Assistant Secretary General of CARICOM Secretariat Dr Douglas Slater.
GEORGETOWN, Guyana, Saturday June 24, 2017 – Customs and Immigration Officers are being urged not to fall prey to corruption, despite the temptation that may come their way.
The appeal was made recently by Assistant Secretary General of CARICOM Secretariat Dr Douglas Slater as he addressed a recent joint national order security training exercise aimed at enhancing capacity of border security officials in Caribbean Community (CARICOM) member states to prevent, detect and minimize the opportunity of illegal activities.
Dr Slater acknowledged that due to the economic situation in the Caribbean, law enforcement agents are faced with the temptation of corruption. But he told the participants it is important that they refrain from such inducements.
“We know that our workers, including our border protection agencies, do have temptations and the criminals are out there and will be making offers. You have a responsibility and I expect you to uphold that responsibility to desist from such temptations, because if you do not have proper discipline and professionalism, chaos will result,” Dr Slater cautioned.
The senior CARICOM official pointed out that the illicit movement of drugs and untaxed goods puts a strain of the economy of the country.
“Such activities hinder government’s social obligations to finance important programmes and policies that will develop the country,” he said.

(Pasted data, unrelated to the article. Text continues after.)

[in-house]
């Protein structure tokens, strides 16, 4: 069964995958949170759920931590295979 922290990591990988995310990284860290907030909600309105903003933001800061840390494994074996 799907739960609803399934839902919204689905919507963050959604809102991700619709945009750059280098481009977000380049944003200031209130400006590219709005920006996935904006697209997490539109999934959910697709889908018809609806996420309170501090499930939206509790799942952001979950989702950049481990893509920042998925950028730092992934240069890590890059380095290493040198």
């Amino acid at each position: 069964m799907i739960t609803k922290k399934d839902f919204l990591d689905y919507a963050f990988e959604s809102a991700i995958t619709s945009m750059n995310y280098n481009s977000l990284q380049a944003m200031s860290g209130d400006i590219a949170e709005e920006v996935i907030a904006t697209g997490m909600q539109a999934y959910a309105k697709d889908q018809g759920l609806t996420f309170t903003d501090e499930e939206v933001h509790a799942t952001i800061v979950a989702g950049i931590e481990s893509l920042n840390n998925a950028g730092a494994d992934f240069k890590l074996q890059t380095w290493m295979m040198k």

Dr Slater urged ranks to take advantage of the training, noting that it is their responsibility to assist the government in ensuring that revenues are collected. “Be professional, be vigilant, be compassionate but most of all, be professional, do what you have to do and serve your country well,” he urged.
Guyana’s Minister of Citizenship Winston Felix noted that his country is one of several CARICOM nations that serve as primary transit routes for criminal syndicates, and disclosed that people are repeatedly caught with false immigration stamps in their passports.
“These issues have and are presenting major challenges to Caribbean countries, and have the capability to undermine democratic institutions and hinder economic activities that are vital to countries such as Guyana and by extension the international community,” he said.
The security training was organized by the CARICOM Implementation Agency for Crime and Security (IMPACS), European Union (EU) and the United States Customs and Border Protection.
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